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Are EVs Cheaper Than ICE Vehicles in 2024?

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Are EVs Cheaper Than ICE Vehicles in 2024?

Are EVs cheaper than ICE in 2024? Automobile industry experts disagree about when Electric Vehicles (EV) and Internal Combustion Engine (ICE) vehicles reach price point parity. EV manufacturing companies want us to believe we’ve reached that point today. Yet, EV prices continue to increase. In the time it takes to perform market research, the market has changed, and EV prices have gone up or down.

Automobile manufacturing executives agree that there are “moments” of price point parity today based on government tax credits and rebates. The same executives disagree about when long-term price parity will arrive without government incentives.

In December 2022, the average cost for an ICE automobile was $45,578, and the average price of an EV was $61,448. There’s a large cash delta of approximately $16,000 between an ICE and an EV. Will EV prices drop closer to ICE prices this year? Will EVs be cheaper than ICE? Let’s dig into the details to understand this complex topic.

Why Have Electric Vehicles Been More Expensive?

Let’s take a look at a few of the reasons why electric vehicles have been more expensive:

  1. Lack of competition: Lower consumer demand equated to fewer automobile companies investing in EV manufacturing lines. Fewer EVs manufactured equals higher prices. The demand outstripped the supply, so EV manufacturing companies could have a high price and still sell all the EV inventory each year.
  2. Economies of scale: The more widgets you manufacture, the cheaper the widgets become. Fewer widgets manufactured equal higher prices. In this case, the auto manufacturing companies manufactured significantly more ICE than EV automobiles. Based on economies of scale, the gas-powered automobile is cheaper to manufacture.
  3. What you’re willing to pay: Consumers viewed early EVs as luxury items and were willing to pay a higher cost for that luxury. The legacy continues. You pay more today because you paid more from the very beginning.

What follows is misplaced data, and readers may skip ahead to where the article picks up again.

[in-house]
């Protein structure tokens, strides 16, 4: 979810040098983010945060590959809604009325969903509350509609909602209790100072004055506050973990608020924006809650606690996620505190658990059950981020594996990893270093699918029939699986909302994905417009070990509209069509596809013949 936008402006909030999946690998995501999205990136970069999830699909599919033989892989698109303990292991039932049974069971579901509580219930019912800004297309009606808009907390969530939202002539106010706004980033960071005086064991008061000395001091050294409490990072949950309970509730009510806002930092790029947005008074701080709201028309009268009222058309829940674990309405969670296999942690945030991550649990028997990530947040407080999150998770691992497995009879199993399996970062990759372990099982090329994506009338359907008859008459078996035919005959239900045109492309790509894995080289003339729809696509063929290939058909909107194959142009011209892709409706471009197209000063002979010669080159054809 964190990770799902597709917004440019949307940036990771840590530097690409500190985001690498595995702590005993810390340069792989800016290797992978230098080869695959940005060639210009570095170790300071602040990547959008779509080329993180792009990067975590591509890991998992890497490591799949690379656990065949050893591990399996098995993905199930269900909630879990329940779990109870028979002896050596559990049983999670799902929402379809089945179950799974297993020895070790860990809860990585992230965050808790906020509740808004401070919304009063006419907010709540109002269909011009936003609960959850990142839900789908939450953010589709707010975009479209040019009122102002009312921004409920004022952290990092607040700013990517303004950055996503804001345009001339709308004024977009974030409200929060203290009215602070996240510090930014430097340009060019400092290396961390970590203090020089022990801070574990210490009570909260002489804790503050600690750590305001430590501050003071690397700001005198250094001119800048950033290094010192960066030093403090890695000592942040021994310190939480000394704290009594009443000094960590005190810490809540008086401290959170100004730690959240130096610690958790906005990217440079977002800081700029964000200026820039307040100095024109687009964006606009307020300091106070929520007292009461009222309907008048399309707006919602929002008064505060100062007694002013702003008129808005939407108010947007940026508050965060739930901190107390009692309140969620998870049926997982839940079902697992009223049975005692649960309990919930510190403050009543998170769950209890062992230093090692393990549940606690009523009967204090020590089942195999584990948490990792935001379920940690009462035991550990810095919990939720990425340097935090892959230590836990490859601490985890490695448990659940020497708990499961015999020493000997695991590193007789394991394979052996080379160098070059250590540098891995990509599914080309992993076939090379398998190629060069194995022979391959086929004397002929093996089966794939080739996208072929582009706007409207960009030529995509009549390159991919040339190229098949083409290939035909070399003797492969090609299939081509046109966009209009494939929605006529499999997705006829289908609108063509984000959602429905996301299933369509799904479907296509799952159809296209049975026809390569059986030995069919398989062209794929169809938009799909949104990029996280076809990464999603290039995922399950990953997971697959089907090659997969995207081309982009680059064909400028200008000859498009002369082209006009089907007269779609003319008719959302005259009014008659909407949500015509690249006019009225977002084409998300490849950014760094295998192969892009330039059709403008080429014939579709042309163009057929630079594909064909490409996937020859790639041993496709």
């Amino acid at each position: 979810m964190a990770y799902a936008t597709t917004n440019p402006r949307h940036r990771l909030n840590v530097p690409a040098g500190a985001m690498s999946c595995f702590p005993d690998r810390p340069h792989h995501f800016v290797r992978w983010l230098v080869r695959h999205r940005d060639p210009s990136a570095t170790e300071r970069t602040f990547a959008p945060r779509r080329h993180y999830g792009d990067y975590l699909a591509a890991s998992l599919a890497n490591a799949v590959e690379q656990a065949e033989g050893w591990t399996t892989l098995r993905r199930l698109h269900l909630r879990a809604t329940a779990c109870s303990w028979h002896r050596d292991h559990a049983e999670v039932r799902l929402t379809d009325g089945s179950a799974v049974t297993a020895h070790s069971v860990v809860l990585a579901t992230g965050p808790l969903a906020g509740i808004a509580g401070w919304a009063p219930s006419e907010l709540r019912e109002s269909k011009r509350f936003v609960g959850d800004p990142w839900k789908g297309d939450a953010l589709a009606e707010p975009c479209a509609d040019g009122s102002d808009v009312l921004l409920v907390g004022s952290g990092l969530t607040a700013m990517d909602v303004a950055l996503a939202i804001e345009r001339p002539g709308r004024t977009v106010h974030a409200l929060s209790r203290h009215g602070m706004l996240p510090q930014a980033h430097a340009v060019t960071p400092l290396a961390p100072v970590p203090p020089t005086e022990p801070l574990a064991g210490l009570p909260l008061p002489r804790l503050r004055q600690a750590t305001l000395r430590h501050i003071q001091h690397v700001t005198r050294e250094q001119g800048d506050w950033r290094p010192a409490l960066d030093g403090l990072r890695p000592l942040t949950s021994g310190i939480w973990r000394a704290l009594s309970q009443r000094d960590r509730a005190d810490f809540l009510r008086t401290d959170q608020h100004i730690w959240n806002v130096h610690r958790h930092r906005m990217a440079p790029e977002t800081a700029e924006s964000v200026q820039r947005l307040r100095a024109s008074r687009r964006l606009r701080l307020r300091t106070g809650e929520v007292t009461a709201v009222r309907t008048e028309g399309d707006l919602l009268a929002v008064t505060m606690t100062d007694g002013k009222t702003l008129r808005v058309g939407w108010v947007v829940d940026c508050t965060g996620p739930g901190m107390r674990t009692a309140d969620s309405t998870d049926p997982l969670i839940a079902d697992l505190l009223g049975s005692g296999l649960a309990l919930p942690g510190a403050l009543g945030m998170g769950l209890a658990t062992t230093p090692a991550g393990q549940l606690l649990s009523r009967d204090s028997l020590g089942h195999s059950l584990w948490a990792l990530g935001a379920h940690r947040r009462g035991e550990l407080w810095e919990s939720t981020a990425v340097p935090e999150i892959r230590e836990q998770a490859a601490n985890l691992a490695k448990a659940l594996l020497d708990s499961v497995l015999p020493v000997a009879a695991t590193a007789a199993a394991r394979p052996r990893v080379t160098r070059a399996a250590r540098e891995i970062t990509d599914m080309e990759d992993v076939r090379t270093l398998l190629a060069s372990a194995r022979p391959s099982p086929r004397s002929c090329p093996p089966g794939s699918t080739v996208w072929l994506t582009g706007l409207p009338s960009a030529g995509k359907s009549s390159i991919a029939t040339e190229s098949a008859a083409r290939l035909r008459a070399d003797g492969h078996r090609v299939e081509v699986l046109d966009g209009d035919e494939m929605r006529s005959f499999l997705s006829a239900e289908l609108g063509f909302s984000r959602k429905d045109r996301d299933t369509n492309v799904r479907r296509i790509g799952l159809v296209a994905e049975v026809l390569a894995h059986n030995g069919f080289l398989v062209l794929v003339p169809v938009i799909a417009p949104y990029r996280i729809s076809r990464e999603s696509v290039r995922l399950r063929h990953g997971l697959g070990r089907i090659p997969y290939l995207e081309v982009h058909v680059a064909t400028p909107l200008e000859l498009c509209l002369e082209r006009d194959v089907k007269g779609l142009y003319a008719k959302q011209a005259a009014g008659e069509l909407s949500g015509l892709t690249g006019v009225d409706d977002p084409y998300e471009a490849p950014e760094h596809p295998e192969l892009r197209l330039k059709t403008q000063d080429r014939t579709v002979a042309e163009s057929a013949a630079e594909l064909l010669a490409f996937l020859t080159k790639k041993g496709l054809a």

4. Batteries: Lithium battery costs are higher than other battery types. An EV may have anywhere from 5,000 to 12,000 battery cells. A typical gasoline-powered automobile may have a single battery with six battery cells.
  5. Sticker shock: To offset the cost of EVs, automobile manufacturing companies relied on federal or state tax credits and national or local automobile dealer rebates. The tax credits and rebates decrease the price of the automobile. Consumers found (and still find!) the pricing needing to be clarified as rebates and credits cycled in and out of favorability.

The items listed above don’t make EVs cheaper than ICE vehicles, but instead make EVs more expensive than ICE vehicles.

Are Electric Vehicle Prices Actually Decreasing?

In 2022 EV car sales increased 66% as more auto manufacturing companies released new products. The increase in sales should (theoretically) drive down prices. Yet, the price reductions aren’t showing up at the auto dealers. The average cost of an EV Sedan in 2020 was $54,700. Today the cost is $64,000.

Common Baseplates Will (Eventually) Drive Down Costs

Gasoline engine models require a different manufacturing “template” or base footprint for each automobile type. GM uses an EV template that joins batteries, suspension, and steering into a single baseplate that GM calls the “Ultium Skateboard.” The Ultium skateboard platform allows GM to use the same template for ten EV automobile models. Enter the economies of scale to the discussion. GM reports that new car development times have been reduced by approximately two years. The use of a common baseplate decreases the cost of manufacturing because manufacturing lines don’t need to be reconfigured for different EV models.

Competitive Pressure Will Make EVs Cheaper

As more and more automobile manufacturing companies release EV models, the competition heats up, and consumer prices decrease. More competitive pressure will make EVs cheaper than ICE.

Battery Prices are Slowly Decreasing

EV battery cost is over 50% of the total manufacturing cost of a new EV. As battery prices increase or decrease, so too does the price of the EV. Lithium cost decreased by 30% from its peak price in November 2022. Cobalt prices have decreased by 50% since May 2022 as EV manufacturing has switched away from Cobalt.

Car manufacturing companies are aggressively pursuing cheaper battery options in their quest to make EVs cheaper than ICE. Some of these technologies include solid-state batteries with lithium metal and sodium-ion batteries. Likewise the lower cost of cathode materials has made lithium iron phosphate (LFP) a leading contender.

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Tesla EVs are powered by Lithium-Ion batteries. Lithium battery costs are higher than other battery types

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Inflation Reduction Act

Feder legislation passed in 2022 subsidizes battery manufacturers. The subsidy may lower EV costs by up to $9,000. Tax credits for consumer EV purchases are included in the legislation. A goal of the legislation is to help EVs be cheaper than ICE through tax credits.